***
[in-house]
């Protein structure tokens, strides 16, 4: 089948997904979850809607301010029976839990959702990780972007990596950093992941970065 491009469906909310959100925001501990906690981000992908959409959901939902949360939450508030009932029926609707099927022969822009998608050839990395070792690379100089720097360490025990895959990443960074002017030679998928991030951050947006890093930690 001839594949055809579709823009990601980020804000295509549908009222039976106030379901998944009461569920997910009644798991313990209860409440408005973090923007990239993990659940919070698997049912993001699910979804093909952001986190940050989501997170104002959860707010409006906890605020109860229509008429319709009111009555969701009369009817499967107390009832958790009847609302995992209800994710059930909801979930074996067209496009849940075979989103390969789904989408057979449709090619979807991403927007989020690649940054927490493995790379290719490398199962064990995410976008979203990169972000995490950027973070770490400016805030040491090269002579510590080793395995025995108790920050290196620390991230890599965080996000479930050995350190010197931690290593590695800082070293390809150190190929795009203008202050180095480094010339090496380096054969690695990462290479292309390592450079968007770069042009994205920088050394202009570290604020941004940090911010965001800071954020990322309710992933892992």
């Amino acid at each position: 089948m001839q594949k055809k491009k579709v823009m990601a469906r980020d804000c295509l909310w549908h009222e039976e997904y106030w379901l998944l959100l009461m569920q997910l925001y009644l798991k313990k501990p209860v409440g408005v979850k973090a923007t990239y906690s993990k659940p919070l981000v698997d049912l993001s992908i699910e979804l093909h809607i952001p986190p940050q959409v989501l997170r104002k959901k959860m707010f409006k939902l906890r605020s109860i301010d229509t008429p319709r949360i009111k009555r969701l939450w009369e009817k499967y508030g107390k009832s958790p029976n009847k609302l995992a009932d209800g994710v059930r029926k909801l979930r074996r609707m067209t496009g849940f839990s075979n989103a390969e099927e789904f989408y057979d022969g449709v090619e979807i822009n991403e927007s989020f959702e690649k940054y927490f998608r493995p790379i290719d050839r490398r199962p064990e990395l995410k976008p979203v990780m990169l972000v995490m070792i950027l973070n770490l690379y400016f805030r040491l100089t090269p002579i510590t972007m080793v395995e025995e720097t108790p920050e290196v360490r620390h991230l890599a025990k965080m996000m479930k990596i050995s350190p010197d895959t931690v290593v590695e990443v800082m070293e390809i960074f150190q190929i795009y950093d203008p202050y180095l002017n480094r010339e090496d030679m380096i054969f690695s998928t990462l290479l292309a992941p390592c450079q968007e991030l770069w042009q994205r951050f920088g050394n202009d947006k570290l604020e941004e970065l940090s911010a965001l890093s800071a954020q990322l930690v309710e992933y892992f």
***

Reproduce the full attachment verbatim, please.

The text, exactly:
[in-house]
């Protein structure tokens, strides 16, 4: 089948997904979850809607301010029976839990959702990780972007990596950093992941970065 491009469906909310959100925001501990906690981000992908959409959901939902949360939450508030009932029926609707099927022969822009998608050839990395070792690379100089720097360490025990895959990443960074002017030679998928991030951050947006890093930690 001839594949055809579709823009990601980020804000295509549908009222039976106030379901998944009461569920997910009644798991313990209860409440408005973090923007990239993990659940919070698997049912993001699910979804093909952001986190940050989501997170104002959860707010409006906890605020109860229509008429319709009111009555969701009369009817499967107390009832958790009847609302995992209800994710059930909801979930074996067209496009849940075979989103390969789904989408057979449709090619979807991403927007989020690649940054927490493995790379290719490398199962064990995410976008979203990169972000995490950027973070770490400016805030040491090269002579510590080793395995025995108790920050290196620390991230890599965080996000479930050995350190010197931690290593590695800082070293390809150190190929795009203008202050180095480094010339090496380096054969690695990462290479292309390592450079968007770069042009994205920088050394202009570290604020941004940090911010965001800071954020990322309710992933892992």
């Amino acid at each position: 089948m001839q594949k055809k491009k579709v823009m990601a469906r980020d804000c295509l909310w549908h009222e039976e997904y106030w379901l998944l959100l009461m569920q997910l925001y009644l798991k313990k501990p209860v409440g408005v979850k973090a923007t990239y906690s993990k659940p919070l981000v698997d049912l993001s992908i699910e979804l093909h809607i952001p986190p940050q959409v989501l997170r104002k959901k959860m707010f409006k939902l906890r605020s109860i301010d229509t008429p319709r949360i009111k009555r969701l939450w009369e009817k499967y508030g107390k009832s958790p029976n009847k609302l995992a009932d209800g994710v059930r029926k909801l979930r074996r609707m067209t496009g849940f839990s075979n989103a390969e099927e789904f989408y057979d022969g449709v090619e979807i822009n991403e927007s989020f959702e690649k940054y927490f998608r493995p790379i290719d050839r490398r199962p064990e990395l995410k976008p979203v990780m990169l972000v995490m070792i950027l973070n770490l690379y400016f805030r040491l100089t090269p002579i510590t972007m080793v395995e025995e720097t108790p920050e290196v360490r620390h991230l890599a025990k965080m996000m479930k990596i050995s350190p010197d895959t931690v290593v590695e990443v800082m070293e390809i960074f150190q190929i795009y950093d203008p202050y180095l002017n480094r010339e090496d030679m380096i054969f690695s998928t990462l290479l292309a992941p390592c450079q968007e991030l770069w042009q994205r951050f920088g050394n202009d947006k570290l604020e941004e970065l940090s911010a965001l890093s800071a954020q990322l930690v309710e992933y892992f």